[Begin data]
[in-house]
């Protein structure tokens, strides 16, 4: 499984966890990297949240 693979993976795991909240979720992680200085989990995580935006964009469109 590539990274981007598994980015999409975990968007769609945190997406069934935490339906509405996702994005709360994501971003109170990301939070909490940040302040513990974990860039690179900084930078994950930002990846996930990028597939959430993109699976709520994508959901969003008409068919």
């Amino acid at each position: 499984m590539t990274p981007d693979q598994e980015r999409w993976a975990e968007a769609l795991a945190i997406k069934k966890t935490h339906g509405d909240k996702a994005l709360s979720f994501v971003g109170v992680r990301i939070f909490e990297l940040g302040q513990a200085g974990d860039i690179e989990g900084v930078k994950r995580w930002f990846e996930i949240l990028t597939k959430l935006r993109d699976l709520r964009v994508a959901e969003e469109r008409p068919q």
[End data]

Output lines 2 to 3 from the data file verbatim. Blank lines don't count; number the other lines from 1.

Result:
């Protein structure tokens, strides 16, 4: 499984966890990297949240 693979993976795991909240979720992680200085989990995580935006964009469109 590539990274981007598994980015999409975990968007769609945190997406069934935490339906509405996702994005709360994501971003109170990301939070909490940040302040513990974990860039690179900084930078994950930002990846996930990028597939959430993109699976709520994508959901969003008409068919």
């Amino acid at each position: 499984m590539t990274p981007d693979q598994e980015r999409w993976a975990e968007a769609l795991a945190i997406k069934k966890t935490h339906g509405d909240k996702a994005l709360s979720f994501v971003g109170v992680r990301i939070f909490e990297l940040g302040q513990a200085g974990d860039i690179e989990g900084v930078k994950r995580w930002f990846e996930i949240l990028t597939k959430l935006r993109d699976l709520r964009v994508a959901e969003e469109r008409p068919q």